Documentary programming is a major focus for 2015 and will centre on a series of programmes showing a selection of Sight & Sound’s Greatest Documentaries of All Time poll from July to October. March sees the return of BFI Flare, the UK’s leading LGBT film festival, and in October the world’s film industry will descend on the UK for the mighty BFI London Film Festival.
And finally… hot on the heels of the BFI’s huge 2014 blockbuster project, Sci-Fi: Days of Fear and Wonder, the largest season ever undertaken by the BFI, 2015’s blockbuster promises to warm hearts during next winter’s cold nights – with further details to be revealed in February.
January – February – March 2015
Jan 1 – Mar 18
BFI celebrates the work of one of film’s most consistently rewarding artists, Eric Rohmer, with a comprehensive season spanning over three months including a selection of television documentaries never before seen in the UK and a theatrical re-release by the BFI of The Green Ray (1986).
Jan 1 – Jan 31
The two part season dedicated to the film and television work of Dame Maggie Smith concludes with examples of her more recent work and includes such modern classics as A Room with a View (1985), Tea with Mussolini (1999) and California Suite (1978).
The Best of The Marx Brothers
14 – 28 Jan
January blues will be well and truly banished by BFI Southbank’s Best of the Marx Brothers season, with screenings of seven of their most popular films, including an extended run of the breathtakingly funny, Duck Soup (1933).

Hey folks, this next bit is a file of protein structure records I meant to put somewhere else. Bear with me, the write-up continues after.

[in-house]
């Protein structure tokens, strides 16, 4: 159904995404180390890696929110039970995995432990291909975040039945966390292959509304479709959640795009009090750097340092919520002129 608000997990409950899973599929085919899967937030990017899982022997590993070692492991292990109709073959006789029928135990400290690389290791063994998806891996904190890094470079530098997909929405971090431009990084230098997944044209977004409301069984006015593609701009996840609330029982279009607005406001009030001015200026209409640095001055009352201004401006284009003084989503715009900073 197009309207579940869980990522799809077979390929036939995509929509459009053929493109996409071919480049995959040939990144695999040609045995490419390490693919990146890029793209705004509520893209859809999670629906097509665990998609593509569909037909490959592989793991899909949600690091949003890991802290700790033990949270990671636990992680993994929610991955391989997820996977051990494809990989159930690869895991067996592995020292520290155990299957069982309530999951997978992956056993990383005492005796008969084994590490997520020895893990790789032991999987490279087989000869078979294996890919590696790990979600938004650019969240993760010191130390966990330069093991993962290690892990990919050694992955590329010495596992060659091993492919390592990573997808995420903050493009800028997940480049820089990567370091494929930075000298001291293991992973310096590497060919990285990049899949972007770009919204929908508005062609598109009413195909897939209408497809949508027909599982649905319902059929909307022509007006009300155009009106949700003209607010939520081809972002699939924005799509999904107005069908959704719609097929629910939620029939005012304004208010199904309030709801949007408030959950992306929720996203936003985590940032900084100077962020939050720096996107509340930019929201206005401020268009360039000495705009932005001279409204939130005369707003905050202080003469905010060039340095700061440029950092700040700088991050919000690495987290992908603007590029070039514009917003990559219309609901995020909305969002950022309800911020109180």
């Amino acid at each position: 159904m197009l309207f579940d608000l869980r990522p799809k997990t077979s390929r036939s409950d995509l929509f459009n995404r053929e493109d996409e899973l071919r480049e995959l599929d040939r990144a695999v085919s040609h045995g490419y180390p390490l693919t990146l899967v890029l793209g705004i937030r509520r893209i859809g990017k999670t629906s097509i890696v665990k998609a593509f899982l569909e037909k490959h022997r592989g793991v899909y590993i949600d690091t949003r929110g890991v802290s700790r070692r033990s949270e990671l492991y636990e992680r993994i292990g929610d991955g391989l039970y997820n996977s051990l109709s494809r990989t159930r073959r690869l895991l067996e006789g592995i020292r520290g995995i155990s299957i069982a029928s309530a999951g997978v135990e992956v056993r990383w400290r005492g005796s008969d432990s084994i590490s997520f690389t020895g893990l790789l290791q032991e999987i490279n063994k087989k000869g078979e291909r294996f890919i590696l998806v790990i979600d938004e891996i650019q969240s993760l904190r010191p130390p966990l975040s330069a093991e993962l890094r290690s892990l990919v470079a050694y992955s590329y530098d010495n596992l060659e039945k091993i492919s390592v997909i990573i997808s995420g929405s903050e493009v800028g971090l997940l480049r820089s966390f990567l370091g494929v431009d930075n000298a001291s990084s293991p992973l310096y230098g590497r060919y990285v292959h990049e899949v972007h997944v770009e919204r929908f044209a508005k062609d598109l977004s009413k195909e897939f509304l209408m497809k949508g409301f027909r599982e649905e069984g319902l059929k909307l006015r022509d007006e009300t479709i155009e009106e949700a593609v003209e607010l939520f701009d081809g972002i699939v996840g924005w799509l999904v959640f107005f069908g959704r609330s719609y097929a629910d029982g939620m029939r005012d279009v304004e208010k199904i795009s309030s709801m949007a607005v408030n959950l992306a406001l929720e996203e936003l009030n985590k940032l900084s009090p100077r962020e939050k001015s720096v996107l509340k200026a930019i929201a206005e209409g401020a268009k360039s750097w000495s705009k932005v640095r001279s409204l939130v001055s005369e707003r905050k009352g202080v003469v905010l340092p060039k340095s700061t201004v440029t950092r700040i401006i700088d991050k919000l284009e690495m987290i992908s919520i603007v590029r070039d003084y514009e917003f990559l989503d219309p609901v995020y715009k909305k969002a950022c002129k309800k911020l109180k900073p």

1 Feb – 19 Mar
A season dedicated to the dynamic talent who blazed a trail for Women in Hollywood and left a delightful screen legacy. The season will include 24 of her most famous films, including an Extended Run of The Philadelphia Story (1940), re-released by the BFI in selected cinemas throughout the UK from 13 February, Bringing Up Baby (1938) and The African Queen (1951).
Chinese New Year
20-22 Feb 2015
Feature films, documentaries, archive treasures, live music and illustrated talks make up a rich programme of materials at the BFI Southbank to celebrate and complement CNY in February.
Future Film Festival
20 – 22 Feb
The BFI Future Film Festival is back for its eighth year. Throughout the weekend there will be different events and practical sessions for aspiring producers, writers, directors, production designers, and production and post-production technicians between the ages of 15-25.
A season dedicated to the late avant-garde Czech film director, Vera Chytilova, who, though credited as a pioneer of Czech cinema, was banned from making films by the Czechoslovakian government in the 1960’s for six years. Films confirmed include: Daisies (1966) The Journey (2004) and Ceiling (1961).
Martin Scorsese presents: The Masterpieces of Polish Cinema
March – April
We are very happy to be working with The Centre for the Moving Image (CMI)/Filmhouse, plus The Film Foundation, DI Factory, Kino RP project, CRF (Digital Film Repository), Propaganda and the Polish rights-holders (KADR, TOR, ZEBRA Film Studios) to bring the ‘Martin Scorsese Presents Masterpieces of Polish Cinema’ programme to UK audiences. The films will be screened at BFI Southbank through April and May. The season is presented in partnership with Kinoteka.